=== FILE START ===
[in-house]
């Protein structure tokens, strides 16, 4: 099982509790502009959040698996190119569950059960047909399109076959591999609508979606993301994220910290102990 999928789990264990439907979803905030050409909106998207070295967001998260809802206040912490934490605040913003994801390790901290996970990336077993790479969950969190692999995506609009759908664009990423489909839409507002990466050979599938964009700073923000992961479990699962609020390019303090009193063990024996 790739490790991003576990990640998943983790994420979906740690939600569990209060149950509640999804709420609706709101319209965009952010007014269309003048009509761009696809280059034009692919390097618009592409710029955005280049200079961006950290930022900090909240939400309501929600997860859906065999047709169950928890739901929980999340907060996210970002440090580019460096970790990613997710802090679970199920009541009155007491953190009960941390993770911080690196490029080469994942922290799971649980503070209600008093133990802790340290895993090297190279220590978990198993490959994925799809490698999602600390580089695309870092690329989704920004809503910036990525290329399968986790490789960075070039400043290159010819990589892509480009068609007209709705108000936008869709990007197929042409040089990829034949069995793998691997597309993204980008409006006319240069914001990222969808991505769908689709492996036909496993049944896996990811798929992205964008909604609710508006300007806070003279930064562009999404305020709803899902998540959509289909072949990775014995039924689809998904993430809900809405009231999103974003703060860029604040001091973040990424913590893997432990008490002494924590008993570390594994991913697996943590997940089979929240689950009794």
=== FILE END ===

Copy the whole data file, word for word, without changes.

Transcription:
[in-house]
């Protein structure tokens, strides 16, 4: 099982509790502009959040698996190119569950059960047909399109076959591999609508979606993301994220910290102990 999928789990264990439907979803905030050409909106998207070295967001998260809802206040912490934490605040913003994801390790901290996970990336077993790479969950969190692999995506609009759908664009990423489909839409507002990466050979599938964009700073923000992961479990699962609020390019303090009193063990024996 790739490790991003576990990640998943983790994420979906740690939600569990209060149950509640999804709420609706709101319209965009952010007014269309003048009509761009696809280059034009692919390097618009592409710029955005280049200079961006950290930022900090909240939400309501929600997860859906065999047709169950928890739901929980999340907060996210970002440090580019460096970790990613997710802090679970199920009541009155007491953190009960941390993770911080690196490029080469994942922290799971649980503070209600008093133990802790340290895993090297190279220590978990198993490959994925799809490698999602600390580089695309870092690329989704920004809503910036990525290329399968986790490789960075070039400043290159010819990589892509480009068609007209709705108000936008869709990007197929042409040089990829034949069995793998691997597309993204980008409006006319240069914001990222969808991505769908689709492996036909496993049944896996990811798929992205964008909604609710508006300007806070003279930064562009999404305020709803899902998540959509289909072949990775014995039924689809998904993430809900809405009231999103974003703060860029604040001091973040990424913590893997432990008490002494924590008993570390594994991913697996943590997940089979929240689950009794």